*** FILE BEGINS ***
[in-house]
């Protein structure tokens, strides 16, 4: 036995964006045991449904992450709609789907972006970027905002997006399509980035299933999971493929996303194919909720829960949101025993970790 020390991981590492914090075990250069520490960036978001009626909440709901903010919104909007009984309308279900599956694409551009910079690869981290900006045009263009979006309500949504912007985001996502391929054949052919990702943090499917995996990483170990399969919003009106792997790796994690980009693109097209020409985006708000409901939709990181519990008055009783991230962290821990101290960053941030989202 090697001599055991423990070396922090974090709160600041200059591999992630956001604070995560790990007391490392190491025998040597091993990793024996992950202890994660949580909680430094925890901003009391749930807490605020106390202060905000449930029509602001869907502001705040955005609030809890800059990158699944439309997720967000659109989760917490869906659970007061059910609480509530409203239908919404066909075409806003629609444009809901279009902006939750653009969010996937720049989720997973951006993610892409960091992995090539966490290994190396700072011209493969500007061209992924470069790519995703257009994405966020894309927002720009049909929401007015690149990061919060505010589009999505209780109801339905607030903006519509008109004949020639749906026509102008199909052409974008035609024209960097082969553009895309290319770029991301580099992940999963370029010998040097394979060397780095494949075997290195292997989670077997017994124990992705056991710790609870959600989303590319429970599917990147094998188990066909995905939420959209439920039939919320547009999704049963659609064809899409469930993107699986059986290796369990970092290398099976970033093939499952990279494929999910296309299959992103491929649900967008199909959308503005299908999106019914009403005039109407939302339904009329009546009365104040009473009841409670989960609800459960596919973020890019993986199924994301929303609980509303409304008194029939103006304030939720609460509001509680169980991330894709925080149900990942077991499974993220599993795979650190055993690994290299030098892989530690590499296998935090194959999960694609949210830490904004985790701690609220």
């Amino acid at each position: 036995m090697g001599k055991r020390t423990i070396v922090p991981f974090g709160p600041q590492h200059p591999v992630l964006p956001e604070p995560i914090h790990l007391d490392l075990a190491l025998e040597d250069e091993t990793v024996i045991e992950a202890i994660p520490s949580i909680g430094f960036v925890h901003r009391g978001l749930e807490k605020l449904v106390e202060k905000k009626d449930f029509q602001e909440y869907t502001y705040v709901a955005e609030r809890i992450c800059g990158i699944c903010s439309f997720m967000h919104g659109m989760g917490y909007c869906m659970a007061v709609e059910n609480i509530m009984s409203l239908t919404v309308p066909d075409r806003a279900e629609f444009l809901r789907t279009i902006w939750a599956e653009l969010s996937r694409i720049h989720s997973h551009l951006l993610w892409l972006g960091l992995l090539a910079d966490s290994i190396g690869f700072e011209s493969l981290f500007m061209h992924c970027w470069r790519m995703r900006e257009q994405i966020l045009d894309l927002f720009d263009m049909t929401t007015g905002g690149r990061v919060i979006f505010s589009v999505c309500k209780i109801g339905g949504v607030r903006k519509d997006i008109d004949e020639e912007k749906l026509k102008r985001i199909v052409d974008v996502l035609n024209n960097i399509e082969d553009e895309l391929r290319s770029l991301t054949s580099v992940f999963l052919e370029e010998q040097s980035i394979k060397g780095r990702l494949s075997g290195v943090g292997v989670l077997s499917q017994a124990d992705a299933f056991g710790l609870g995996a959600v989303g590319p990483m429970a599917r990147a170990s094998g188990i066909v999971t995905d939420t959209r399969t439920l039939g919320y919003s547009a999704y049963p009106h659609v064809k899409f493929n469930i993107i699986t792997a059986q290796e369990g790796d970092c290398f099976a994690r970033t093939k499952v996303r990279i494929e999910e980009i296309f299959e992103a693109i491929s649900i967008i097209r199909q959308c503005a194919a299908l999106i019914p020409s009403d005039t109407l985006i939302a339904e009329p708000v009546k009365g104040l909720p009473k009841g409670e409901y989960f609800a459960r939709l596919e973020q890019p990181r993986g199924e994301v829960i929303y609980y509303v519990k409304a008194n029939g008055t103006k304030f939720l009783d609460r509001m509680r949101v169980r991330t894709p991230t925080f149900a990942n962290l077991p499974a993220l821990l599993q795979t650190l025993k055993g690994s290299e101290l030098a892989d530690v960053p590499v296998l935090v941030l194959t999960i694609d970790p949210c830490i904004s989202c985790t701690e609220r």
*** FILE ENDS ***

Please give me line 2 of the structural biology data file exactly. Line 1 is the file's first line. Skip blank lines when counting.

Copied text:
């Protein structure tokens, strides 16, 4: 036995964006045991449904992450709609789907972006970027905002997006399509980035299933999971493929996303194919909720829960949101025993970790 020390991981590492914090075990250069520490960036978001009626909440709901903010919104909007009984309308279900599956694409551009910079690869981290900006045009263009979006309500949504912007985001996502391929054949052919990702943090499917995996990483170990399969919003009106792997790796994690980009693109097209020409985006708000409901939709990181519990008055009783991230962290821990101290960053941030989202 090697001599055991423990070396922090974090709160600041200059591999992630956001604070995560790990007391490392190491025998040597091993990793024996992950202890994660949580909680430094925890901003009391749930807490605020106390202060905000449930029509602001869907502001705040955005609030809890800059990158699944439309997720967000659109989760917490869906659970007061059910609480509530409203239908919404066909075409806003629609444009809901279009902006939750653009969010996937720049989720997973951006993610892409960091992995090539966490290994190396700072011209493969500007061209992924470069790519995703257009994405966020894309927002720009049909929401007015690149990061919060505010589009999505209780109801339905607030903006519509008109004949020639749906026509102008199909052409974008035609024209960097082969553009895309290319770029991301580099992940999963370029010998040097394979060397780095494949075997290195292997989670077997017994124990992705056991710790609870959600989303590319429970599917990147094998188990066909995905939420959209439920039939919320547009999704049963659609064809899409469930993107699986059986290796369990970092290398099976970033093939499952990279494929999910296309299959992103491929649900967008199909959308503005299908999106019914009403005039109407939302339904009329009546009365104040009473009841409670989960609800459960596919973020890019993986199924994301929303609980509303409304008194029939103006304030939720609460509001509680169980991330894709925080149900990942077991499974993220599993795979650190055993690994290299030098892989530690590499296998935090194959999960694609949210830490904004985790701690609220």